During these last two weeks I’ve also taught in the presentation skills course, giving advice on how to prepare for a good presentation and how to become a good public speaker. We went through the key elements of the public speech and discussed some tips on how to prepare effective slides and catch our audience’s attention. Some of the students in this course are strongly promising and I’m sure they will get far in their careers. The best thing about presentation skills and public speaking courses is that everything you learn can be applied in a vast range of careers, from the pure public speaker to the business woman addressing her team. Durning the class, I was pleased to see how they took in some of my suggestions and accepted my comments, listening to others’ feedback to find out what you do wrong and trying to change it is the best and only way to improve, in language learning or in any other field.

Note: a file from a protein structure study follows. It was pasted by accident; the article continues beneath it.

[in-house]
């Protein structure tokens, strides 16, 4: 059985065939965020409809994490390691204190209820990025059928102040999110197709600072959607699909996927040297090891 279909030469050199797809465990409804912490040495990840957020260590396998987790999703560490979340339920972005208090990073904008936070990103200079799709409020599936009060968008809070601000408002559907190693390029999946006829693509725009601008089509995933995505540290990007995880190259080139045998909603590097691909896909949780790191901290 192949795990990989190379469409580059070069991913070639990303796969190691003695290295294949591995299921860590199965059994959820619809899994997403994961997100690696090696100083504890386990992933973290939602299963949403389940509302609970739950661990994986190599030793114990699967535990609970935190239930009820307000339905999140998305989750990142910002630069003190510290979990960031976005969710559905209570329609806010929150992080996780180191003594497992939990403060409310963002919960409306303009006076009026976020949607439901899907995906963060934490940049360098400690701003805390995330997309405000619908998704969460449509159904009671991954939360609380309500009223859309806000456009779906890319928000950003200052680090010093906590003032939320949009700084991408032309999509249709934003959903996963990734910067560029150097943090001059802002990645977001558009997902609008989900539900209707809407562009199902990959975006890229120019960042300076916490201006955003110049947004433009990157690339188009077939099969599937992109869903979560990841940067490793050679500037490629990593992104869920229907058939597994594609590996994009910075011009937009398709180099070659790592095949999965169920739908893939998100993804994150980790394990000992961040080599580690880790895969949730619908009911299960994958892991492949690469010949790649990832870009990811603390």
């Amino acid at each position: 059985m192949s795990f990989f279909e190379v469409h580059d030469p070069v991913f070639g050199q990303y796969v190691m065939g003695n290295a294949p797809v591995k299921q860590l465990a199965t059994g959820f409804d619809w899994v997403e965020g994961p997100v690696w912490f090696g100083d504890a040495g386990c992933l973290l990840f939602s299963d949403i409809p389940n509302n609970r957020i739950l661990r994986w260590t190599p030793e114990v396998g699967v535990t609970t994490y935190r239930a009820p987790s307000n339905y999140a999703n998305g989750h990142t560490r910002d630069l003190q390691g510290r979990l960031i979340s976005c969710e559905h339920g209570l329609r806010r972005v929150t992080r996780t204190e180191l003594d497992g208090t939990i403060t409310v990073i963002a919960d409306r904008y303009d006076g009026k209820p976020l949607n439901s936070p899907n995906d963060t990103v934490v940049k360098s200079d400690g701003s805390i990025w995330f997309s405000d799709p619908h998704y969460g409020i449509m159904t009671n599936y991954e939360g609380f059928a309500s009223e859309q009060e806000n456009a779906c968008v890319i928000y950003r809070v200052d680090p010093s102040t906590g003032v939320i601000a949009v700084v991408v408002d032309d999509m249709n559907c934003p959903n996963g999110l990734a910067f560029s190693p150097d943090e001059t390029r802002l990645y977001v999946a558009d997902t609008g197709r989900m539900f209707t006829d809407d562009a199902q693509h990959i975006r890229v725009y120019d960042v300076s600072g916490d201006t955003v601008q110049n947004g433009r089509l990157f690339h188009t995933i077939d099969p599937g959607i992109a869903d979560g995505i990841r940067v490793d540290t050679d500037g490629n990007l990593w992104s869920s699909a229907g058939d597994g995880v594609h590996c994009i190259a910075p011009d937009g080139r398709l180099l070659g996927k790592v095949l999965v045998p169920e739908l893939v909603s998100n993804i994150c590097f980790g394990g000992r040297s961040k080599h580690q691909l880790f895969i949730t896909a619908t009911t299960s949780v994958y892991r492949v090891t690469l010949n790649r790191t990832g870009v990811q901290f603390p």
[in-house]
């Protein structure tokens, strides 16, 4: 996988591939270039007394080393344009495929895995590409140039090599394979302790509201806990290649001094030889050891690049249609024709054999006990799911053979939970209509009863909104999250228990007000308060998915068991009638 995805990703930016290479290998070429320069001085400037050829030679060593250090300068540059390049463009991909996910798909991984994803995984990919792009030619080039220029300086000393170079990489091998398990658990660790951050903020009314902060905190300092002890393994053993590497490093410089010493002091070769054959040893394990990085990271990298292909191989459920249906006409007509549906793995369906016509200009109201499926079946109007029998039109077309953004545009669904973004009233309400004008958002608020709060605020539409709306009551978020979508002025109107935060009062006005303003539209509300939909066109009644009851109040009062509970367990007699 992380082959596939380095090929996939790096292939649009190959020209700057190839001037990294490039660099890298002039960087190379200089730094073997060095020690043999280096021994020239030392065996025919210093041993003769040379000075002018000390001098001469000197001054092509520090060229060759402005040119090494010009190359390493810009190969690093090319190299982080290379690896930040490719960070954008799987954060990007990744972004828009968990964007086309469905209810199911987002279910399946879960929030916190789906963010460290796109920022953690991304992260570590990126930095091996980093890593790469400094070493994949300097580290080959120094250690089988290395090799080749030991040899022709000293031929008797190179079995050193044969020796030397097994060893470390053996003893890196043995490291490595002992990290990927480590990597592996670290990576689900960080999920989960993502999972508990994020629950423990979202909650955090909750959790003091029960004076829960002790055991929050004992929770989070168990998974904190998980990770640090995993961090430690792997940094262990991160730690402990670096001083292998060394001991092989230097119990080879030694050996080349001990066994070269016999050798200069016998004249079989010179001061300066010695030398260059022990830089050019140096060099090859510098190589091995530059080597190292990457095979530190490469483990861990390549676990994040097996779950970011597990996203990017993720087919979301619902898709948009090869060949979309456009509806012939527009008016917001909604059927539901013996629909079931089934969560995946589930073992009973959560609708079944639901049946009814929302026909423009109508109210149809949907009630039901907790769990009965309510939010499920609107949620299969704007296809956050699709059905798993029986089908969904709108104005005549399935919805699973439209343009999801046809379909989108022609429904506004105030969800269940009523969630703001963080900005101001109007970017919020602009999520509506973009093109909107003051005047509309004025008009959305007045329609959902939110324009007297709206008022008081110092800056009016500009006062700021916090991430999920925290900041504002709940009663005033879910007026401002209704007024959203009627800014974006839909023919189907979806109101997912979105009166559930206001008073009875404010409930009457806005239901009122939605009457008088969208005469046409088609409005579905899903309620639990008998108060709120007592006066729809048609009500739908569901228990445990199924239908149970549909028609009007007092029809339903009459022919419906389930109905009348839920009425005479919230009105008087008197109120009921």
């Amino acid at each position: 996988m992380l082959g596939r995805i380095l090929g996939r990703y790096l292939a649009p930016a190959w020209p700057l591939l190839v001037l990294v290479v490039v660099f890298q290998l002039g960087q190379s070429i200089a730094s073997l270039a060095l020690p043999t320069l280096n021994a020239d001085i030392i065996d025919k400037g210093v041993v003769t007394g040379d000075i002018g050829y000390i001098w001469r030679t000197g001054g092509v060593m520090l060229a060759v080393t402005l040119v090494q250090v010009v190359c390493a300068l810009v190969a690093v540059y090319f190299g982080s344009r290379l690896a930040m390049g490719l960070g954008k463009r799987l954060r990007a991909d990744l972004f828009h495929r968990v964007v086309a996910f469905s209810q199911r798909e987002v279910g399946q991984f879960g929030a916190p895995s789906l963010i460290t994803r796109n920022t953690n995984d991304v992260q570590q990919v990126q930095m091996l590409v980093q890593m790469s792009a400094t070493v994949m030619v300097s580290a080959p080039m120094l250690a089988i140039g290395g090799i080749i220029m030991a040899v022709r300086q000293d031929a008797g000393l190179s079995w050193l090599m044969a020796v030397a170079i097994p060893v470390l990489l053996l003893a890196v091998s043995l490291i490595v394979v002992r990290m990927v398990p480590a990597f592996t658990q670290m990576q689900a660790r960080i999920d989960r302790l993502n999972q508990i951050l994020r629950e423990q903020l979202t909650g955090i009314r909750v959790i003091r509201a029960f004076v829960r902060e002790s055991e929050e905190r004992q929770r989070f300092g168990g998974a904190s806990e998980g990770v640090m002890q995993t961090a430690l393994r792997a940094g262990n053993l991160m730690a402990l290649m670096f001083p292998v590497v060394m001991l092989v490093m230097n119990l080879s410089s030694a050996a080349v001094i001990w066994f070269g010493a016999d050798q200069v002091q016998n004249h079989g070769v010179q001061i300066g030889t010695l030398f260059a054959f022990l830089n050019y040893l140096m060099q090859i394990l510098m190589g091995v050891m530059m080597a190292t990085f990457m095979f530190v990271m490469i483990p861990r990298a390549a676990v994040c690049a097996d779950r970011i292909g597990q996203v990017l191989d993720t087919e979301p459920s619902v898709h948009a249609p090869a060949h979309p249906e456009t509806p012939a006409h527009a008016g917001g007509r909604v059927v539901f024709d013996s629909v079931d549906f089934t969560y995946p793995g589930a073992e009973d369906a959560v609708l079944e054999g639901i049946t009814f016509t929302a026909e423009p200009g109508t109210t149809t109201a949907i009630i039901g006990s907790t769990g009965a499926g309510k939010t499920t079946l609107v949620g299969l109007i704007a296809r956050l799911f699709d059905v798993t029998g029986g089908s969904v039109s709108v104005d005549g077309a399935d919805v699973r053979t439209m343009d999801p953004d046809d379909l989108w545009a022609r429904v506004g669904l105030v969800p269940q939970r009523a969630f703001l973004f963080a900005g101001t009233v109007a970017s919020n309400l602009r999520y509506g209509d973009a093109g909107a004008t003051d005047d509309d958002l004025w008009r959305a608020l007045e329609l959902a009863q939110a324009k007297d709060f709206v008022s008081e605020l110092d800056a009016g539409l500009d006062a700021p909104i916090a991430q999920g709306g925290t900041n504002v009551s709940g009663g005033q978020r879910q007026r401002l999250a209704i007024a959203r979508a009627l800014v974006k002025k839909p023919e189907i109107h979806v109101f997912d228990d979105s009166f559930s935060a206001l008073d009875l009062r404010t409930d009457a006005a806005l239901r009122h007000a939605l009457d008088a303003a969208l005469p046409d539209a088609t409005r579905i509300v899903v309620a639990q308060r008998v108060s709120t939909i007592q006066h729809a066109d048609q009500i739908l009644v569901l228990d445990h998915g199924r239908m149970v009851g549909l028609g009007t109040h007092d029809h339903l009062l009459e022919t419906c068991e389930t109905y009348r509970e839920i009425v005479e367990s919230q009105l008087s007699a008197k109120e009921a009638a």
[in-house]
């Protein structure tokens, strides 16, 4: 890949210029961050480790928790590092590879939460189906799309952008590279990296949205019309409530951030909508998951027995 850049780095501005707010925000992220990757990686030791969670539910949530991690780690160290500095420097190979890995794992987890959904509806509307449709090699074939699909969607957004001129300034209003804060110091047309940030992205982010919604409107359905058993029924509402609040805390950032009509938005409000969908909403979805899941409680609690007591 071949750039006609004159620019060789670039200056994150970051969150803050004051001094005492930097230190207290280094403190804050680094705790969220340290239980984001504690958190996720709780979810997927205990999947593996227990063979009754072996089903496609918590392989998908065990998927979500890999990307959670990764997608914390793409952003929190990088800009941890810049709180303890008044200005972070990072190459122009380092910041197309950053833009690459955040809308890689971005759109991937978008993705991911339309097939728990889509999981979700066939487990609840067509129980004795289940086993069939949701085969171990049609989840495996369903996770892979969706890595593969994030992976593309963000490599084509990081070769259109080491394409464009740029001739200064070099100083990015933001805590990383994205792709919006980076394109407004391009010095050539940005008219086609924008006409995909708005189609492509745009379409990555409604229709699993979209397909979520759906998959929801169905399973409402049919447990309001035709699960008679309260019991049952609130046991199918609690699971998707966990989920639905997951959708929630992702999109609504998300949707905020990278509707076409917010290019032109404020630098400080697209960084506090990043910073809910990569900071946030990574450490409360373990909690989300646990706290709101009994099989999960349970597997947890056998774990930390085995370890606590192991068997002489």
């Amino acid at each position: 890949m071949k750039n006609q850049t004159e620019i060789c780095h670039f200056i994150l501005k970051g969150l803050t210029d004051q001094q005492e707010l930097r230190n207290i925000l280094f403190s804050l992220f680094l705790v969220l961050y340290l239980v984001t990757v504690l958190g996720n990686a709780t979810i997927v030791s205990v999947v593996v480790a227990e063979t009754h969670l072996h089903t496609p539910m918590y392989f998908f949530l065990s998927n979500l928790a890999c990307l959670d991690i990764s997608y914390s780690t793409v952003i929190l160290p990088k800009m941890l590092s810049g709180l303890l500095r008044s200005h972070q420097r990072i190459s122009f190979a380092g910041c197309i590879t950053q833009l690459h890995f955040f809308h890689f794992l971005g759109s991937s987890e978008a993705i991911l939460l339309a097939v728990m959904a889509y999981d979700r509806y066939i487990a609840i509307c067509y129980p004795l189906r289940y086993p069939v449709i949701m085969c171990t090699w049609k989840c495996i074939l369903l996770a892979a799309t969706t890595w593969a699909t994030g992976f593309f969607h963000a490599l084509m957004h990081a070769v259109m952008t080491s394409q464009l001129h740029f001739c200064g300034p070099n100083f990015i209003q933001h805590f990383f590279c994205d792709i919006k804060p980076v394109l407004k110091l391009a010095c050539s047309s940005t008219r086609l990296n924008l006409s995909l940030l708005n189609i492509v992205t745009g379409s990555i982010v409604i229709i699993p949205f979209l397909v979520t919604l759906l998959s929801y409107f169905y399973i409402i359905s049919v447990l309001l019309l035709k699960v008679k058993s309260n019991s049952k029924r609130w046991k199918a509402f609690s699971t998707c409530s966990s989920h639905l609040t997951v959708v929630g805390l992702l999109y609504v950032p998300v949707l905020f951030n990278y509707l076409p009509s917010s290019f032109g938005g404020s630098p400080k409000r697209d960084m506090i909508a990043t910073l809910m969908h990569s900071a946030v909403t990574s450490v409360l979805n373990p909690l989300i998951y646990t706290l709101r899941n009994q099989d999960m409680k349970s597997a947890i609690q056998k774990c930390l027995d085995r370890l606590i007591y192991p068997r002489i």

This Saturday the English Department is holding a Spanish Culture event in East Coast shopping mall and I am very excited about sharing some traditions and cultural aspects with the participants. We’ve been preparing different activities and everyone will be able to try some simple Spanish dishes (cooked by me!). There are two other interns from Barcelona working in Surabaya at the moment, Pau and Jordina, and they will be joining us as well for the event. Come and have fun with us, you might even get a selfie with some bules!
A DISCUSSION ON HUMAN Rights ISSUE & NEW HOMESTAY